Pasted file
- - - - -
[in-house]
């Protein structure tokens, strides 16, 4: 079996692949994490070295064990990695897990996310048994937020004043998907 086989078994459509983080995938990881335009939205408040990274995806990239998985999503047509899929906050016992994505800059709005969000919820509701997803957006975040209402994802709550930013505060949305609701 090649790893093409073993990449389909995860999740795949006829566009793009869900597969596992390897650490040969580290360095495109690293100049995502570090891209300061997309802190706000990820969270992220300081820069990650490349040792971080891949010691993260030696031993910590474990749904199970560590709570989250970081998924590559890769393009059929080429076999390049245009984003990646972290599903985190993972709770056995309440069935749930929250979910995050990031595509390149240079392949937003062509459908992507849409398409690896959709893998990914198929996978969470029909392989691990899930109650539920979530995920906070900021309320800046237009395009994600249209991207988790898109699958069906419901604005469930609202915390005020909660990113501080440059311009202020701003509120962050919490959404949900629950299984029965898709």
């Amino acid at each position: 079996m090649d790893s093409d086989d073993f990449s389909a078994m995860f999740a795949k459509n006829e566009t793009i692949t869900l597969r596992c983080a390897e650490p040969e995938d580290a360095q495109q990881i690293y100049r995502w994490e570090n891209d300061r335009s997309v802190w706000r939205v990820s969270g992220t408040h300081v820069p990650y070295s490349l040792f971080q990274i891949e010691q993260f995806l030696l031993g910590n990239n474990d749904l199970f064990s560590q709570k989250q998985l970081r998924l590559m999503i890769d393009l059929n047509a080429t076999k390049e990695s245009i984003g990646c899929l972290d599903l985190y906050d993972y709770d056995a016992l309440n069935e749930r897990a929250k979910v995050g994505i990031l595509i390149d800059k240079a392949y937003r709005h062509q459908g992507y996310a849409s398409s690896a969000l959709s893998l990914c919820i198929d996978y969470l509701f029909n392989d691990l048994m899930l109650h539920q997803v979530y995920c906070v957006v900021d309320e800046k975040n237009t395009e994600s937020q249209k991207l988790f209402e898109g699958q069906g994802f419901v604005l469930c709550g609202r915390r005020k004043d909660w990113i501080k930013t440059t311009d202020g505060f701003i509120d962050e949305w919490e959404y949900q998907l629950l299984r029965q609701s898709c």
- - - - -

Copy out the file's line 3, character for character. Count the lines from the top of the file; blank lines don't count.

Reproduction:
């Amino acid at each position: 079996m090649d790893s093409d086989d073993f990449s389909a078994m995860f999740a795949k459509n006829e566009t793009i692949t869900l597969r596992c983080a390897e650490p040969e995938d580290a360095q495109q990881i690293y100049r995502w994490e570090n891209d300061r335009s997309v802190w706000r939205v990820s969270g992220t408040h300081v820069p990650y070295s490349l040792f971080q990274i891949e010691q993260f995806l030696l031993g910590n990239n474990d749904l199970f064990s560590q709570k989250q998985l970081r998924l590559m999503i890769d393009l059929n047509a080429t076999k390049e990695s245009i984003g990646c899929l972290d599903l985190y906050d993972y709770d056995a016992l309440n069935e749930r897990a929250k979910v995050g994505i990031l595509i390149d800059k240079a392949y937003r709005h062509q459908g992507y996310a849409s398409s690896a969000l959709s893998l990914c919820i198929d996978y969470l509701f029909n392989d691990l048994m899930l109650h539920q997803v979530y995920c906070v957006v900021d309320e800046k975040n237009t395009e994600s937020q249209k991207l988790f209402e898109g699958q069906g994802f419901v604005l469930c709550g609202r915390r005020k004043d909660w990113i501080k930013t440059t311009d202020g505060f701003i509120d962050e949305w919490e959404y949900q998907l629950l299984r029965q609701s898709c």